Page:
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Keeping Algae

off the Shell

of Turtles

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What should I do about Algae on my Turtle's back?

You may discover that the shell of your water turtle has
green or brown algae growing on it. This is fairly normal,
even in the wild, but large amounts of algae on your
turtle's shell can lead to shell infections and a condition
called Shell Rot. So, especially if your turtle has had
shell infections before, it is very important to deal with
it regularly.

The simplest thing to do about small amounts of shell algae
is to get an old toothbrush and clean, warm water. Simply
hold the turtle under warm running water (not its head, just
the shell) and brush the algae off the shell. You don't have
to brush it spotless, just make sure it is clean enough for
you to check the shell for infection.

If you see that your turtle's shell is flaking off in small
bits, it is simply shedding, which is a normal process, and
you can usually simply brush the shell a bit to help. In
more troublesome cases you might talk to your vet about
giving your pet a sulpha bath. But, if the shell, once you
clean it, has soft spots and/or has spots on its shell that
smell rancid, your turtle has Shell Rot and needs help
immediately! This disease can be caused by either fungus or
bacteria, and if not treated can lead also to other

If you are an experienced turtle keeper you no doubt know
how to treat this yourself, but if you don't, and the area
of infection is large or your turtle is acting sick, please
take the turtle to a reptile vet immediately. If the spot or
spots are small, you can treat it yourself. Clean the area
and apply triple antibiotic and a bandage. Keep the turtle
out of the water except for eating and one daily soaking to
prevent dehydration; checking, cleaning, and disinfecting
the wounds after each soaking. If healing doesn't begin
right away, you might need to try a fungicide sold at your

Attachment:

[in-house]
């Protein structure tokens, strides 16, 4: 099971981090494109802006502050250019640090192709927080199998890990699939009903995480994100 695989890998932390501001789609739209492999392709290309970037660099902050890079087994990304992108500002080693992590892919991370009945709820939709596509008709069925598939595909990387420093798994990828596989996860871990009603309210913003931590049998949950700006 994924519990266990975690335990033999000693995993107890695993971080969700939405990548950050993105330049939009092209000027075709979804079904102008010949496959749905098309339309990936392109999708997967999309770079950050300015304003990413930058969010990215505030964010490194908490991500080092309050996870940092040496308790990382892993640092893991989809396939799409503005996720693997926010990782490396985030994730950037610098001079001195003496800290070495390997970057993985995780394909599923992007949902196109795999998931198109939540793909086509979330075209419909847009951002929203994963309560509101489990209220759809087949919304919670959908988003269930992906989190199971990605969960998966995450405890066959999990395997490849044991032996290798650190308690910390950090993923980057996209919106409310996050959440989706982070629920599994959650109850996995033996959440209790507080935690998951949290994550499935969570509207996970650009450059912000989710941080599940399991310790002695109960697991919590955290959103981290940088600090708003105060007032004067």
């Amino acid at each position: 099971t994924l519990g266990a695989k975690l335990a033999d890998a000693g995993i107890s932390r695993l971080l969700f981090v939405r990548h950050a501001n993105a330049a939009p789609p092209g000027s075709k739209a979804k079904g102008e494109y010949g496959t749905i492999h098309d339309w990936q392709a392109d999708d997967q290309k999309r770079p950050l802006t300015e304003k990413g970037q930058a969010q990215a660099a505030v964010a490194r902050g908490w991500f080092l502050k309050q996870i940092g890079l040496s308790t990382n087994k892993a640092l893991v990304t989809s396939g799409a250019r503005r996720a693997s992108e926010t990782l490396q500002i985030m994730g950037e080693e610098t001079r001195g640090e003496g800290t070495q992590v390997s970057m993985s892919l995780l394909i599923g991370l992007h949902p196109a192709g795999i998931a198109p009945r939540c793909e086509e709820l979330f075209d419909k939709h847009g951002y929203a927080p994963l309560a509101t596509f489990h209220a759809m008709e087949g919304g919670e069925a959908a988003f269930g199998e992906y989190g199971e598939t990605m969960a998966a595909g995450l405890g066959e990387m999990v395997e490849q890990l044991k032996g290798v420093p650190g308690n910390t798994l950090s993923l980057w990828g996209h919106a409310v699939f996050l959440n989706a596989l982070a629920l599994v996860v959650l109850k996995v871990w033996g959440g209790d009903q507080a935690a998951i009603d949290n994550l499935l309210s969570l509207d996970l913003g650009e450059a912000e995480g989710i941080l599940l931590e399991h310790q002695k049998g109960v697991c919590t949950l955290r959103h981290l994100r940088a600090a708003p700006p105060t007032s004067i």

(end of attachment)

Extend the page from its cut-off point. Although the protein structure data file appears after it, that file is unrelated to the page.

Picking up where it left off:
pet store for aquarium fish. You should also be sure to keep
your turtle's living area as spotlessly clean as possible,
and change the water as soon as it is dirtied, at least
daily. If, after two weeks, your turtle's shell still has
white spots that don't appear to be healing, please take it
to the veterinarian.

If algae growth is a continual problem and your turtle is
housed indoors, you should research the temperature needs of
your turtle's species, as well as the humidity levels
required. You should definitely also check the water
quality, as that is said to be one of the primary causes of
excess algae growth on turtles.

If there is a small amount of algae growing on the tank and
its inanimate contents that is fine. In fact, the algae help
keep the water cleaner. But an overgrowth indicates a
problem. Algae need sunlight and nutrients to grow, so make
sure you aren't providing too much of either of those. Also,
providing good filtration and keeping the water moving will
help keep algae from settling down to grow on your turtle.
Don't use chemicals that are sold to kill algae, even the
ones from the pet store, they may also kill your turtle, but
a pinch of salt added to the water every couple of weeks has
been recommended to help.

Also, there are different types of algae. For a general
rule, if the algae growth is long, stringy and slimy, it is
a sign of a problem; you need to improve the filtration and
change the water more often. If the algae growth is green
and looks carpet-like, it is not so bad, but you should
still watch for and prevent overgrowth. Giving your turtles
some time daily in real sunlight or at least under a light
designed to approximate sunlight, and making sure the
temperatures are the best for the species is a great preventative.

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